Sunday School Teacher Tips, Part 2

Wednesday 9th April, 2008

In Part 1, I mentioned that Sunday School teachers must be continual learners. When the teacher stops learning, he/she stops teaching. The teacher must continue to learn from God and His Word, from life and life experiences, from and about teaching and learning, about the age group that is taught, about the specific individuals in the teacher's class, and more. In Part 1, I talked about an article by Kim Dailey entitled Tips for Teachers.

In the article Dailey offers ten tips (teaching lessons that she learned the hard way) that can help teachers of any age group. In Part 1, I shared the first five of Dailey's tips. In Part 2, I will share her final five tips in all capitals followed by my commentary:

  • USE A TEMPLATE. Once you get into a regular rhythm of lesson preparation, you can develop a bit of a template that helps you to include all of the essential elements and yet allows you to customize the lesson. My one warning is for you not to allow this to become routine. Seek to encounter God first. Seek to listen to Him. Seek to understand the truth that He wants you to teach to your learners. But a template can still serve as a checklist for not forgetting to do something important.
  • HAVE A POINT. Don't just teach to hear yourself talk! Have a point, and make a point. Spend time seeking God's leadership to the most important focal point for the lesson. What truth does He want emphasized? What truth do learners need most to help them to become better disciples? As Dailey put it, "Keep the application firmly in mind when creating the lesson and activities." Build the lesson to make that point. Choose your teaching methods to best reinforce that point.
  • SET EXPECTATIONS. Expect a lot. But expectations that are not shared will seldom be achieved. Let attenders know what you expect. Help them know what you expect to happen as a result of the lesson. Let them know what you are looking for them to learn. Give them questions you want them to answer as a result of the lesson. Encourage anticipation and listening.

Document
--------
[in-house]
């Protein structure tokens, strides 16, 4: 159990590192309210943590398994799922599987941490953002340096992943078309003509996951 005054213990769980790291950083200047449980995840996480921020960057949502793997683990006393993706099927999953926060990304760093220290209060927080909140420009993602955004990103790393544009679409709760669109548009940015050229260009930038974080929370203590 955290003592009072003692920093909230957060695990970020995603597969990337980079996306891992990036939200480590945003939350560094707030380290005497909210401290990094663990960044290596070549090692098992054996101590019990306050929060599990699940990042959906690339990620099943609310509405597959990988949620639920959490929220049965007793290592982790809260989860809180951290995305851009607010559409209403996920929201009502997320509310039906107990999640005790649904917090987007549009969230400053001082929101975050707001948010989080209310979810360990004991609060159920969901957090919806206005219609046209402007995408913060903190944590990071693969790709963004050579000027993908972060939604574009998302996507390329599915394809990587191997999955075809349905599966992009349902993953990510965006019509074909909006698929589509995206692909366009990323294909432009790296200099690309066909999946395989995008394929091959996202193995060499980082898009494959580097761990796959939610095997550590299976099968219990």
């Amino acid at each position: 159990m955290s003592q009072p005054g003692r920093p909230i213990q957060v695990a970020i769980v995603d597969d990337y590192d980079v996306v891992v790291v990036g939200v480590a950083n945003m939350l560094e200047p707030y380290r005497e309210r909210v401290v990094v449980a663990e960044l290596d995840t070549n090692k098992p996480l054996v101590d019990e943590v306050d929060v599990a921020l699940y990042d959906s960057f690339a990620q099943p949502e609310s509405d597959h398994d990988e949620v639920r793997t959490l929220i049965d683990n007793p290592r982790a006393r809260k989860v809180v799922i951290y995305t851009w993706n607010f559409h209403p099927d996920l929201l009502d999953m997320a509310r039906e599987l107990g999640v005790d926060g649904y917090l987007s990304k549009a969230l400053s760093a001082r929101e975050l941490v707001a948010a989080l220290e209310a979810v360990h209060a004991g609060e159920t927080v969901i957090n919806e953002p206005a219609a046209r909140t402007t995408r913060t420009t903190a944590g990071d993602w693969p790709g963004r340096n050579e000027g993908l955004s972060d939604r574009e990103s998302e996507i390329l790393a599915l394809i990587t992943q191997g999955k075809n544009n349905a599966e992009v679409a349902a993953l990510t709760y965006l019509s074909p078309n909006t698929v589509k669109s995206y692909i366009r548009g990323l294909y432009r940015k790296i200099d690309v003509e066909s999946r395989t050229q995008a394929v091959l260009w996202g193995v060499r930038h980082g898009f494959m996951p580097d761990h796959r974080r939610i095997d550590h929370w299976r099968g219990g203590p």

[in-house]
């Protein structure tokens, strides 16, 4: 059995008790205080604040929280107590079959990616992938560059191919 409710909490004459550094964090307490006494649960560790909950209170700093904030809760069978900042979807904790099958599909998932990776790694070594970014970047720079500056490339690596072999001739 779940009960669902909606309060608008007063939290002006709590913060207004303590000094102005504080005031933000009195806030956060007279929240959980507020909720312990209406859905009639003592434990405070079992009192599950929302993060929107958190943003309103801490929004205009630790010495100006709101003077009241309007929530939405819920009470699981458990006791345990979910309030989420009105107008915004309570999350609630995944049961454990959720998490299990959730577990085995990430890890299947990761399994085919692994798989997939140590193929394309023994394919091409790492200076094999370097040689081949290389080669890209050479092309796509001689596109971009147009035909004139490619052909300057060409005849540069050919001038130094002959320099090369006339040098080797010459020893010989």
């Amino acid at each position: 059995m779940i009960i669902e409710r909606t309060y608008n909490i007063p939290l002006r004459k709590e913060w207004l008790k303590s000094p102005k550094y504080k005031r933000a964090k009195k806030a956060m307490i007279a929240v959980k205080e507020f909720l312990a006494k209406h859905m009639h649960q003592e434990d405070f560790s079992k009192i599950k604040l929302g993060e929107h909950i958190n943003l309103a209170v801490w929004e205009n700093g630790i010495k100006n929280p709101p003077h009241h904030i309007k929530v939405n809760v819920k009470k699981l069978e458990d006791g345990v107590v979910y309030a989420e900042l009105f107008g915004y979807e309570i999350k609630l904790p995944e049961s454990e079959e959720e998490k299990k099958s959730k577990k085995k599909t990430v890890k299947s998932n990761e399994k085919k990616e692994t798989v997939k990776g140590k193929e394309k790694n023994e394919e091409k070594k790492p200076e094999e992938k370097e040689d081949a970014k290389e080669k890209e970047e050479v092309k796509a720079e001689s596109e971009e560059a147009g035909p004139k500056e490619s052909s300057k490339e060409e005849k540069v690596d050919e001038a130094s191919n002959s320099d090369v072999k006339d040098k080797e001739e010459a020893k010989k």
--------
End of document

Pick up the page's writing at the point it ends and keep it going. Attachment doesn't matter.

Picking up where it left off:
• KEEP IN TOUCH WITH YOUR STUDENTS. Sunday School is a 24/7 ministry which does not end when the Bible study hour is over. Make assignments. Give them questions about next week's lesson to seek when they read the passage this week. Challenge them to apply the truth of this week's lesson, and let them know you will be asking for testimonies next week; then do it! Keep up with special days in the lives of your learners. Keep in touch!
  • DEPEND ON GOD. This is the most important of the ten tips. God is the reason we gather together as a small group. He is the reason we have something to study together and to apply to our lives. Depend on Him. Spend time in His Word and in prayer. Seek Him. Seek the power of His Holy Spirit in your own life as a Christ-follower and as you prepare to lead others to study His Word. Do your best to get out of the way when you open His Word with a group. Allow the group to encounter Him in His Word rather than to hear your testimony of having done so.
As I concluded last time, which of these five tips is a good reminder for you? What could you do to implement one of these tips into your teaching this week? What tips would you offer to a teacher who is just starting out? Share these five tips and others you might have learned the hard way with other teachers. Don't forget the other five of Dailey's tips in Part 1. Help one another be as effective as possible as tools in God's hands. Be revolutionary!

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